Touchscreens are so ubiquitous in 2020 that I found myself repeatedly trying (and failing) to zoom or rotate my image using my hands while editing on the Artist Pro, and leaving smudges on the screen as a result. Eventually, I got used to this limitation and defaulted to the click-wheel, but it’s a noticeable omission.
Robust USB Charging: The Artist Pro 24’s USB hub does feature power delivery, but it’s really only enough to charge something like a smartphone. Despite the fact that you can use a single USB cable to connect most (but not all) USB-C equipped laptops to the display with full functionality, the paltry power output of the hub wasn’t even enough to keep my 13-inch MacBook Pro at baseline, much less charge it.
This basically eliminates the “one cable” benefit, since I had to plug my MacBook Pro into the wall to keep it from dying while I worked.
SD Card Slot: One feature I did find myself missing from the Cintiq Pro line is the built-in SD card slot. The XP-Pen Artist Pro 24 doesn’t have one, and I missed it any time I was using my MacBook since importing photos required yet another cable.
Now, all of the Windows laptops I own or am borrowing for review currently do have an SD card slot, so I don’t know if I should blame XP-Pen or Apple for my troubles, but it’s an easy feature to add and I hope the next generation Artist Pro series doesn’t leave it out.
Overall Editing Experience
All of the above comes together to create an editing experience that’s practically addicting. The best editing tools get out of your way and allow you to connect directly with the images you’re working on, and this is exactly what a large graphics display like the XP-Pen Artist Pro 24 allows you to do.
It might sound like I’m gushing, but it’s made photo editing much more enjoyable for me. Never before could I put in a 6-hour editing session without getting worn out, and I found myself taking on more advanced edits than I would typically try.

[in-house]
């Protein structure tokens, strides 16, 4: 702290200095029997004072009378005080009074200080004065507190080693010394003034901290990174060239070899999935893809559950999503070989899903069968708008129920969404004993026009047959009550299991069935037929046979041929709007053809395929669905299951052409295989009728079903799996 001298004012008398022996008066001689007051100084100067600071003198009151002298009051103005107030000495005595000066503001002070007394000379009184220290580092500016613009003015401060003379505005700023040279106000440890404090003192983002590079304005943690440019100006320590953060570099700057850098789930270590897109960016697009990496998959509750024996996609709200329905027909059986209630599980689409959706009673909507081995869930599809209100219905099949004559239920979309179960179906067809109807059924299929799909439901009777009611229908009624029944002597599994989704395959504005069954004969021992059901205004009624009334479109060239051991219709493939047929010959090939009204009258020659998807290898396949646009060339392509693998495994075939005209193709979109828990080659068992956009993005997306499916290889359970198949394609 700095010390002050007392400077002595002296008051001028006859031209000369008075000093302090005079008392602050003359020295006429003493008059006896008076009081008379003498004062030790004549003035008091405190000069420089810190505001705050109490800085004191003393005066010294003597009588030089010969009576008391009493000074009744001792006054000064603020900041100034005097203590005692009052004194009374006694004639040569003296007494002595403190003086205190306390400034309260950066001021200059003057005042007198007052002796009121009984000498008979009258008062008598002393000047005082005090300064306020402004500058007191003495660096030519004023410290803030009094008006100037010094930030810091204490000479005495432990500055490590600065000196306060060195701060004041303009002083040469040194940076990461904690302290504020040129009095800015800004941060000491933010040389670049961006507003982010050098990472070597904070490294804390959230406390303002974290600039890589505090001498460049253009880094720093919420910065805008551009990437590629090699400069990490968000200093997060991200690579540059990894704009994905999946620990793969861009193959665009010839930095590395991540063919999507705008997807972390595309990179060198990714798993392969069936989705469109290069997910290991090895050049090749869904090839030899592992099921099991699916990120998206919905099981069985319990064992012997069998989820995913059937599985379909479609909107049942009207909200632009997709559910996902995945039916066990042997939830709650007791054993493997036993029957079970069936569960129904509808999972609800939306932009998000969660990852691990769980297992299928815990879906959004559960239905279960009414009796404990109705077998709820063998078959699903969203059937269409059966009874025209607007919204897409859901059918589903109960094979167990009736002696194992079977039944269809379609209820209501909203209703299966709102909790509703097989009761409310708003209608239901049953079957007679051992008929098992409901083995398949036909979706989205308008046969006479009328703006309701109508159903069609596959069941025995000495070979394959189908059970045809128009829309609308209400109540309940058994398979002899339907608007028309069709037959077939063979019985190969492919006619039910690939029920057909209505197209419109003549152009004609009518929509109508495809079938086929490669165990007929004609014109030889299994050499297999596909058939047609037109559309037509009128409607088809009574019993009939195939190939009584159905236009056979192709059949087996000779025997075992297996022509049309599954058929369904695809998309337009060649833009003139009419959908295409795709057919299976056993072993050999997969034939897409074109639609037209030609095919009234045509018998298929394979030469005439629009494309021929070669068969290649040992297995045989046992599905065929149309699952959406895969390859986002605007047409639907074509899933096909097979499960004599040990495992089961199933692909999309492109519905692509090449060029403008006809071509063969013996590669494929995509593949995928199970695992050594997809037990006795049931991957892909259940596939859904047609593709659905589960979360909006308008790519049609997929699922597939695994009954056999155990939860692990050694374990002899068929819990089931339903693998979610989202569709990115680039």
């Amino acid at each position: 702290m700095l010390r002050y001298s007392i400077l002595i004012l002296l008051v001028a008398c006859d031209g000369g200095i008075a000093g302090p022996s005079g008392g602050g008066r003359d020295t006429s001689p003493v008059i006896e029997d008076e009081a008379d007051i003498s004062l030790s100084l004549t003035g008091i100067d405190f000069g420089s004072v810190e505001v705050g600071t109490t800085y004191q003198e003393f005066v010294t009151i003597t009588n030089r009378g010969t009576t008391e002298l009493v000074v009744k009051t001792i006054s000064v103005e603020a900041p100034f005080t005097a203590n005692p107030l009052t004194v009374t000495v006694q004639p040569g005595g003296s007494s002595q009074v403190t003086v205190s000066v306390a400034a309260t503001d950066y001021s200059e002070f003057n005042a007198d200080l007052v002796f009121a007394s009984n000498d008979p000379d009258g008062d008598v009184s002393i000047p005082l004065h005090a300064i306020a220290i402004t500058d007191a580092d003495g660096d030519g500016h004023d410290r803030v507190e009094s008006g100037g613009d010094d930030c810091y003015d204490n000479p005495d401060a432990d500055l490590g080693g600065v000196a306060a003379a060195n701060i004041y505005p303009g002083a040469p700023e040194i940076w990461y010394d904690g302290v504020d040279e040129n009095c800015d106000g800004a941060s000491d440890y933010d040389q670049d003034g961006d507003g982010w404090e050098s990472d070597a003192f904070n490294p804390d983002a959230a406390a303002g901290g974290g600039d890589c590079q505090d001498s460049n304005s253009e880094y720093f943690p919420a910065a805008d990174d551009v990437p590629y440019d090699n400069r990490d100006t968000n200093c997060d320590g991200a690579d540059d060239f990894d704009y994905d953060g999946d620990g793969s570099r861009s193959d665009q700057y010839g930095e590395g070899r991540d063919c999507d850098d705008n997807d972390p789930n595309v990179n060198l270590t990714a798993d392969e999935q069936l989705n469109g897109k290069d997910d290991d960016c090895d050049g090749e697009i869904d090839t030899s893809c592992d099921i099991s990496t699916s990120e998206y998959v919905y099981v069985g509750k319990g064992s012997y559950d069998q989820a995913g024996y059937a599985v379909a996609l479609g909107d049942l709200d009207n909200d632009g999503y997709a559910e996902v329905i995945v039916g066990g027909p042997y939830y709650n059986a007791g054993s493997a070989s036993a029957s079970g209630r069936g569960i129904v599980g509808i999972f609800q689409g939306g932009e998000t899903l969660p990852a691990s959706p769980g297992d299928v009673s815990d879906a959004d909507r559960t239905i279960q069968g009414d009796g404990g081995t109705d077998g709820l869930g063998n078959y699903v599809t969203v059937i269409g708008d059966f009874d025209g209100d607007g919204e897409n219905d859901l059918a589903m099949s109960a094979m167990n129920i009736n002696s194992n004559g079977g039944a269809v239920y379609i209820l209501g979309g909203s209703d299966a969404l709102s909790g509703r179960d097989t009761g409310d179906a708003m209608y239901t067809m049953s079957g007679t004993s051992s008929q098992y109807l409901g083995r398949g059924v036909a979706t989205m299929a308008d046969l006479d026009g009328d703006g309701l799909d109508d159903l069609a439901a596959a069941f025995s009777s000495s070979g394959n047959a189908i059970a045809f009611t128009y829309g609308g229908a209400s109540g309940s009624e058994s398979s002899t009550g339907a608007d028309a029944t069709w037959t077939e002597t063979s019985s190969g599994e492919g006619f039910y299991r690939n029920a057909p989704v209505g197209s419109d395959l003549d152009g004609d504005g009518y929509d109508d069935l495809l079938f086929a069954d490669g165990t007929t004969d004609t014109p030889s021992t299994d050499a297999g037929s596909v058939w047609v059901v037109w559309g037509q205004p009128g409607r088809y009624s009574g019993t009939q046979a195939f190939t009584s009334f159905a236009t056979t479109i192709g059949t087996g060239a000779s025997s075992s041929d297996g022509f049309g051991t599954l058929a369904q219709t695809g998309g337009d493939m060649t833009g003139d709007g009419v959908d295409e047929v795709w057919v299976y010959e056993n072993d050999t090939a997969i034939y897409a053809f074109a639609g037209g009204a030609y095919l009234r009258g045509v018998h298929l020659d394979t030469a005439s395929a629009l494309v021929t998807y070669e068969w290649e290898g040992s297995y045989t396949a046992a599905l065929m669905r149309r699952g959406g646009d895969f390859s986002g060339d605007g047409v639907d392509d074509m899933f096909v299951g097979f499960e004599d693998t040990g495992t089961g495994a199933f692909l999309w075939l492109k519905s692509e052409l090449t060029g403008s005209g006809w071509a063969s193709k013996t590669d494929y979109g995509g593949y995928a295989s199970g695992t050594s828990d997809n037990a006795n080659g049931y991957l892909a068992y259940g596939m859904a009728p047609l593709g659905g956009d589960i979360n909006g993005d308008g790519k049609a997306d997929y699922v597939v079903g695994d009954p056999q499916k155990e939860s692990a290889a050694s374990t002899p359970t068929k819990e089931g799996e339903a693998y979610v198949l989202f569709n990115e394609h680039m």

Could certain things be improved? Sure! See the “Missing Features” section above or my gripes about ergonomics. But none of the cons outweighed the pros for me, and the biggest pro (as far as I’m concerned) was the ability to get into a state of “flow” while photo editing.
After several months of using the XP-Pen Artist Pro 24 consistently, I find myself more and more inclined to recommend it to friends who are in the market for a new graphics tablet/display. At just $675 on sale, it’s really hard to recommend anything else.
If a secondary editing monitor is in your future, it’s definitely worth considering a full-blown graphics display: especially when companies like XP-Pen are undercutting Wacom so drastically on price, without skimping on core features.
- Laminated 2K display
- USB Hub
- Fully-adjustable stand
- Highly customizable
- Top-tier pen performance
- Affordable price
- Plastic-y build
- No touch functionality
- Weak USB charging
- 250 nits max brightness
- Ergonomics (applies to all graphics displays)
Whether or not a large graphics display is a good fit for you has everything to do with your workflow, your home studio setup, and how much time/energy you dedicate to photo editing. But if it sounds like the kind of product that could take your editing, your at least your experience, to the next level, I hope I’ve included enough technical details to allay any fears you might have.
P.S. If you have any additional questions, feel free to drop them in the comments or reach out on Twitter.
About the author: DL Cade is an art, science and technology writer, and the former Editor in Chief of PetaPixel. When he’s not writing op-eds or reviewing the latest tech for creatives, you’ll find him working in Vision Sciences at the University of Washington, publishing the weekly Triple Point newsletter, or sharing personal essays on Medium.